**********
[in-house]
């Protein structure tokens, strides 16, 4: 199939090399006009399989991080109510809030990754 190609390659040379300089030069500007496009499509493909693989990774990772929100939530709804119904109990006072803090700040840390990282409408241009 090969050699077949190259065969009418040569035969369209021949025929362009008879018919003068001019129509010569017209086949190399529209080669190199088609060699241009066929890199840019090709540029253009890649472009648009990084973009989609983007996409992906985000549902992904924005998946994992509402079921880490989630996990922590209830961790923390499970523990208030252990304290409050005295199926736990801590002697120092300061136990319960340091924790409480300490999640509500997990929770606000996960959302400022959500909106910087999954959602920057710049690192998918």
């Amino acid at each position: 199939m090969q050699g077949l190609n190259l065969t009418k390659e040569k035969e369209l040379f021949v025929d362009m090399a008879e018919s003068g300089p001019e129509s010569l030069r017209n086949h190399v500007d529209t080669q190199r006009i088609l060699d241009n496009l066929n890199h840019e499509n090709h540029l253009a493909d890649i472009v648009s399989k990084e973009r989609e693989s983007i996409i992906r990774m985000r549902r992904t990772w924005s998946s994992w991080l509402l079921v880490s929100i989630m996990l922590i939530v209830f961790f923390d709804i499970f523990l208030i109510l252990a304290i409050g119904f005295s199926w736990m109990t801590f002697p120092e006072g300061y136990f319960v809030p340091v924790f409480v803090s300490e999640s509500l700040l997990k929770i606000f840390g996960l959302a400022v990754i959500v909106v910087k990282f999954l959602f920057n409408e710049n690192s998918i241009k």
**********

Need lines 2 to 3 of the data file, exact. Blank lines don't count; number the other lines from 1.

């Protein structure tokens, strides 16, 4: 199939090399006009399989991080109510809030990754 190609390659040379300089030069500007496009499509493909693989990774990772929100939530709804119904109990006072803090700040840390990282409408241009 090969050699077949190259065969009418040569035969369209021949025929362009008879018919003068001019129509010569017209086949190399529209080669190199088609060699241009066929890199840019090709540029253009890649472009648009990084973009989609983007996409992906985000549902992904924005998946994992509402079921880490989630996990922590209830961790923390499970523990208030252990304290409050005295199926736990801590002697120092300061136990319960340091924790409480300490999640509500997990929770606000996960959302400022959500909106910087999954959602920057710049690192998918």
């Amino acid at each position: 199939m090969q050699g077949l190609n190259l065969t009418k390659e040569k035969e369209l040379f021949v025929d362009m090399a008879e018919s003068g300089p001019e129509s010569l030069r017209n086949h190399v500007d529209t080669q190199r006009i088609l060699d241009n496009l066929n890199h840019e499509n090709h540029l253009a493909d890649i472009v648009s399989k990084e973009r989609e693989s983007i996409i992906r990774m985000r549902r992904t990772w924005s998946s994992w991080l509402l079921v880490s929100i989630m996990l922590i939530v209830f961790f923390d709804i499970f523990l208030i109510l252990a304290i409050g119904f005295s199926w736990m109990t801590f002697p120092e006072g300061y136990f319960v809030p340091v924790f409480v803090s300490e999640s509500l700040l997990k929770i606000f840390g996960l959302a400022v990754i959500v909106v910087k990282f999954l959602f920057n409408e710049n690192s998918i241009k």